IS shows no sign of weakening as Mosul war enters 3rd month
Nearly 100,000 fled city for safety, food, medical help
Islamic State fighters have stepped up counterattacks on Iraqi forces in Mosul amid bad weather as the US-backed offensive to capture their last major city stronghold in Iraq enters its third month. With cloudy skies hampering coalition air surveillance, the militants carried out attacks in three districts of eastern Mosul, Al-Quds, Ta’mim and Al-Nur, over the past four days, residents and security officials said yesterday. “We heard clashes and explosions and then somebody shouting on the loudspeaker of the mosque ‘Allahu Akbar, Allahu Akbar, the Islamic State is staying’,” said a Ta’mim resident.
The campaign that started on Oct. 17 has turned into the biggest battle in Iraq since the US-led invasion that toppled Saddam Hussein in 2003. The humanitarian situation of the besieged population is causing alarm amid reports of food, water and fuel shortages, while the fighting is making access to hospitals difficult.
Nearly 100,000 people have fled the city, according to the International Organization for Migration. More than 100,000 Iraqi soldiers, Kurdish fighters and Iranian-backed Shi’ite volunteers are taking part in the offensive. The latter are attacking the militants supply lines in a remote and semi-desert area west of Mosul to avoid fanning sectarian tensions with the city’s Sunni population. The Iraqi military estimate the number of militants in the city at 5,000 to 6,000. They are dug in amid the city’s remaining population of about one million, moving through tunnels and using suicide car bombs, sharpshooters and mortar fire to slow the advance of the Iraqi forces.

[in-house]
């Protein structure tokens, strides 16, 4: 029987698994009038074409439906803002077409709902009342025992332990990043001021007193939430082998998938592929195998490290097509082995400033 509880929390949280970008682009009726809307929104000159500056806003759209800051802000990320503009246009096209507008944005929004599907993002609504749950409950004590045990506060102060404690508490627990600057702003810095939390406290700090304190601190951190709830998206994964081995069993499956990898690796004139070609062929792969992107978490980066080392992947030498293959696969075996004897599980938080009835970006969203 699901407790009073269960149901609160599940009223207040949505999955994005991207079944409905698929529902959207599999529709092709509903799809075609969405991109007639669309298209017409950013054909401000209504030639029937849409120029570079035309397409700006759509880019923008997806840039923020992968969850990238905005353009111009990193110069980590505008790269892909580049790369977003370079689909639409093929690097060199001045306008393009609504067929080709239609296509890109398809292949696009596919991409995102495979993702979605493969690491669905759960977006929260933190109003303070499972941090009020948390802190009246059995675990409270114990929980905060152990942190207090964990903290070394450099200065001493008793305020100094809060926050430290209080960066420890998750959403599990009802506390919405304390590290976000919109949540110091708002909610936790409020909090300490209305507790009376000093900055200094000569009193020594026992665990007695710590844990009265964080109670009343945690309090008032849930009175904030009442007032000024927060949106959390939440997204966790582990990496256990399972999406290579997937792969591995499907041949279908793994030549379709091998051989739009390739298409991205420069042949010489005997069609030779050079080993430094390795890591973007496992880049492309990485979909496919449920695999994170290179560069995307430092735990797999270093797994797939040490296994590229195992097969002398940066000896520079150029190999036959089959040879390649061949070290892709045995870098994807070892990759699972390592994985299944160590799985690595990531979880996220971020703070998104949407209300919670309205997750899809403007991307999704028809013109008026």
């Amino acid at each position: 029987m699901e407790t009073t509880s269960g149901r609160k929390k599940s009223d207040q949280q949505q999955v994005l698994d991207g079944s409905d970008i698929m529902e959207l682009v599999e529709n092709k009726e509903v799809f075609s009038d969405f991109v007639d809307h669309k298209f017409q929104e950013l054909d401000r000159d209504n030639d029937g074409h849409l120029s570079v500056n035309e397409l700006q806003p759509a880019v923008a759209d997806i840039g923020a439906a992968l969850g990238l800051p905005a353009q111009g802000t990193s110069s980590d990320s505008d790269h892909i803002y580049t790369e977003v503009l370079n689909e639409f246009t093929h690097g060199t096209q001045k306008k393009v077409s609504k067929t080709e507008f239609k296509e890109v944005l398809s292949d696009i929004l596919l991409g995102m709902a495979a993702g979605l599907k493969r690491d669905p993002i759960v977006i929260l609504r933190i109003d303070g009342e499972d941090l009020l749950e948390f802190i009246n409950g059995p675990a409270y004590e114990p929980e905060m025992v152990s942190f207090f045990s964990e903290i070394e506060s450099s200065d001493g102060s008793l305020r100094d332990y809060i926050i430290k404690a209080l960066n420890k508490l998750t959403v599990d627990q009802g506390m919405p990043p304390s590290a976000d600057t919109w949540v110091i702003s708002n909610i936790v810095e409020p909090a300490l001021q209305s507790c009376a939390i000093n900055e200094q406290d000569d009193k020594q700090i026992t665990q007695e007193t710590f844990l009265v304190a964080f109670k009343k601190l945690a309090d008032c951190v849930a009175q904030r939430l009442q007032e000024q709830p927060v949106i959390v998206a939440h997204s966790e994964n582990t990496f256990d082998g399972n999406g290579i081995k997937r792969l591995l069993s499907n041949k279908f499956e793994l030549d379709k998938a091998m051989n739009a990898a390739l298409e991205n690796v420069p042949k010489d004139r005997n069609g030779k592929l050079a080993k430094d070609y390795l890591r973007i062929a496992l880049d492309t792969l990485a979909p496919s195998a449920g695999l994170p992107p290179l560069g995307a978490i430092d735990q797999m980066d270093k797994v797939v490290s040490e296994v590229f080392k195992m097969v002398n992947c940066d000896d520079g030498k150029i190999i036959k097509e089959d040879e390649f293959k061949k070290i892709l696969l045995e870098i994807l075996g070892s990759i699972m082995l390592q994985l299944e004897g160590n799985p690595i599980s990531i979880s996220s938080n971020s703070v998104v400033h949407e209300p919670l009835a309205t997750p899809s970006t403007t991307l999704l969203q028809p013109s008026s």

A mainly western coalition is providing air and ground support to the offensive, led by the US with more than 5,000 troops deployed in Iraq. The fall of Mosul would mark the defeat of the ultra-hardline Sunni group in the Iraqi half of the caliphate that also extends over parts of Syria.
The city is by far the largest seized when they overran about a third of Iraq in 2014 and is the place where their leader, Abu Bakr Al-Baghdadi, declared his theocratic dictatorship.
At the current pace of advance, the offensive is likely to extend into next year, beyond the initial forecast of Prime Minister Haider Al-Abadi who pledged to take the city in 2016. The US-trained Counter Terrorism Service, which is spearheading the fighting inside the city, has so far taken about half of its eastern side. Mosul is divided in two parts by the Tigris River that runs through its centre.
Four of the city’s five bridges have been destroyed to hamper the movement of the militants and their ability to bring car bombs and weapons from the western side. The fifth was also hit, but only at its edges, only allowing pedestrians to cross. Iraqi forces are holding off using field artillery and air bombardments to avoid civilian casualties, hoping to wear down the militants’ resistance, depleting their numbers and their stock of car-bombs, two analysts in Baghdad said. “It is a matter of time before Daesh are defeated inside Mosul,” said Ihsan Al-Shammari, who heads the Iraqi Centre for Political Thought think-tank. — Reuters